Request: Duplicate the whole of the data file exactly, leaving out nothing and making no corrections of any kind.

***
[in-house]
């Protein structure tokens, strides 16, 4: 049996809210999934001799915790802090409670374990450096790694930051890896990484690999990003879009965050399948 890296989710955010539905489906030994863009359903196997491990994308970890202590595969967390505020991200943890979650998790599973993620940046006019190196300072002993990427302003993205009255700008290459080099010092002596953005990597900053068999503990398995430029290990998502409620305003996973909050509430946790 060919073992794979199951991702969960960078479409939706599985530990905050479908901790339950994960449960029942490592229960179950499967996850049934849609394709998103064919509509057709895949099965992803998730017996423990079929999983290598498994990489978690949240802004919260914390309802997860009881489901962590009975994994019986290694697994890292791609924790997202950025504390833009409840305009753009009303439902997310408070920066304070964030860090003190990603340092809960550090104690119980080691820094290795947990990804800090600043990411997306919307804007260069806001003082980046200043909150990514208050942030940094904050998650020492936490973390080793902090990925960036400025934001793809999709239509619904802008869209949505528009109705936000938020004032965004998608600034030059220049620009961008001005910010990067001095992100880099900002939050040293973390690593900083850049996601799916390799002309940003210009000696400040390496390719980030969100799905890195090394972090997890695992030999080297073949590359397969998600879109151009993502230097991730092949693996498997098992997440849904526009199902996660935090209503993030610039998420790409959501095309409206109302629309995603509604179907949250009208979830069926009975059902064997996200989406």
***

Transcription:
[in-house]
């Protein structure tokens, strides 16, 4: 049996809210999934001799915790802090409670374990450096790694930051890896990484690999990003879009965050399948 890296989710955010539905489906030994863009359903196997491990994308970890202590595969967390505020991200943890979650998790599973993620940046006019190196300072002993990427302003993205009255700008290459080099010092002596953005990597900053068999503990398995430029290990998502409620305003996973909050509430946790 060919073992794979199951991702969960960078479409939706599985530990905050479908901790339950994960449960029942490592229960179950499967996850049934849609394709998103064919509509057709895949099965992803998730017996423990079929999983290598498994990489978690949240802004919260914390309802997860009881489901962590009975994994019986290694697994890292791609924790997202950025504390833009409840305009753009009303439902997310408070920066304070964030860090003190990603340092809960550090104690119980080691820094290795947990990804800090600043990411997306919307804007260069806001003082980046200043909150990514208050942030940094904050998650020492936490973390080793902090990925960036400025934001793809999709239509619904802008869209949505528009109705936000938020004032965004998608600034030059220049620009961008001005910010990067001095992100880099900002939050040293973390690593900083850049996601799916390799002309940003210009000696400040390496390719980030969100799905890195090394972090997890695992030999080297073949590359397969998600879109151009993502230097991730092949693996498997098992997440849904526009199902996660935090209503993030610039998420790409959501095309409206109302629309995603509604179907949250009208979830069926009975059902064997996200989406």